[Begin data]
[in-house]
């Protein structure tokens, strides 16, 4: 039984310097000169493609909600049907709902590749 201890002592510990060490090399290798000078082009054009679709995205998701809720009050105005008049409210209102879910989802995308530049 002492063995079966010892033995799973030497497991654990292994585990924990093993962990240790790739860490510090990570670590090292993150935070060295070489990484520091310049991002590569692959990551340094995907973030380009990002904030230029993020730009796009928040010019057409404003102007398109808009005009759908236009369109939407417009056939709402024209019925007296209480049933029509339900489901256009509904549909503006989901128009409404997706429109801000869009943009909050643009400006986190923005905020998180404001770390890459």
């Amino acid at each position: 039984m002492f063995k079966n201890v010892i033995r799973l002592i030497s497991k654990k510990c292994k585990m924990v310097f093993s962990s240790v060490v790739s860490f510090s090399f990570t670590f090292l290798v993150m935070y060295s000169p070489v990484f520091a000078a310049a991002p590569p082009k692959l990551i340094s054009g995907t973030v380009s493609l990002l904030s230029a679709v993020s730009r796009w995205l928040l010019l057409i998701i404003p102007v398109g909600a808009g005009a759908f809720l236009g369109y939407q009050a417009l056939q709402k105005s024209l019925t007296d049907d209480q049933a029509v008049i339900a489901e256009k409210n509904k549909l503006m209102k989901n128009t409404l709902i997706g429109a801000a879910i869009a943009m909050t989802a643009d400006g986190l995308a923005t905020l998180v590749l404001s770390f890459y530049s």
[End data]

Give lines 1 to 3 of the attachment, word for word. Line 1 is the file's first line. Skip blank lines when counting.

[in-house]
């Protein structure tokens, strides 16, 4: 039984310097000169493609909600049907709902590749 201890002592510990060490090399290798000078082009054009679709995205998701809720009050105005008049409210209102879910989802995308530049 002492063995079966010892033995799973030497497991654990292994585990924990093993962990240790790739860490510090990570670590090292993150935070060295070489990484520091310049991002590569692959990551340094995907973030380009990002904030230029993020730009796009928040010019057409404003102007398109808009005009759908236009369109939407417009056939709402024209019925007296209480049933029509339900489901256009509904549909503006989901128009409404997706429109801000869009943009909050643009400006986190923005905020998180404001770390890459």
């Amino acid at each position: 039984m002492f063995k079966n201890v010892i033995r799973l002592i030497s497991k654990k510990c292994k585990m924990v310097f093993s962990s240790v060490v790739s860490f510090s090399f990570t670590f090292l290798v993150m935070y060295s000169p070489v990484f520091a000078a310049a991002p590569p082009k692959l990551i340094s054009g995907t973030v380009s493609l990002l904030s230029a679709v993020s730009r796009w995205l928040l010019l057409i998701i404003p102007v398109g909600a808009g005009a759908f809720l236009g369109y939407q009050a417009l056939q709402k105005s024209l019925t007296d049907d209480q049933a029509v008049i339900a489901e256009k409210n509904k549909l503006m209102k989901n128009t409404l709902i997706g429109a801000a879910i869009a943009m909050t989802a643009d400006g986190l995308a923005t905020l998180v590749l404001s770390f890459y530049s």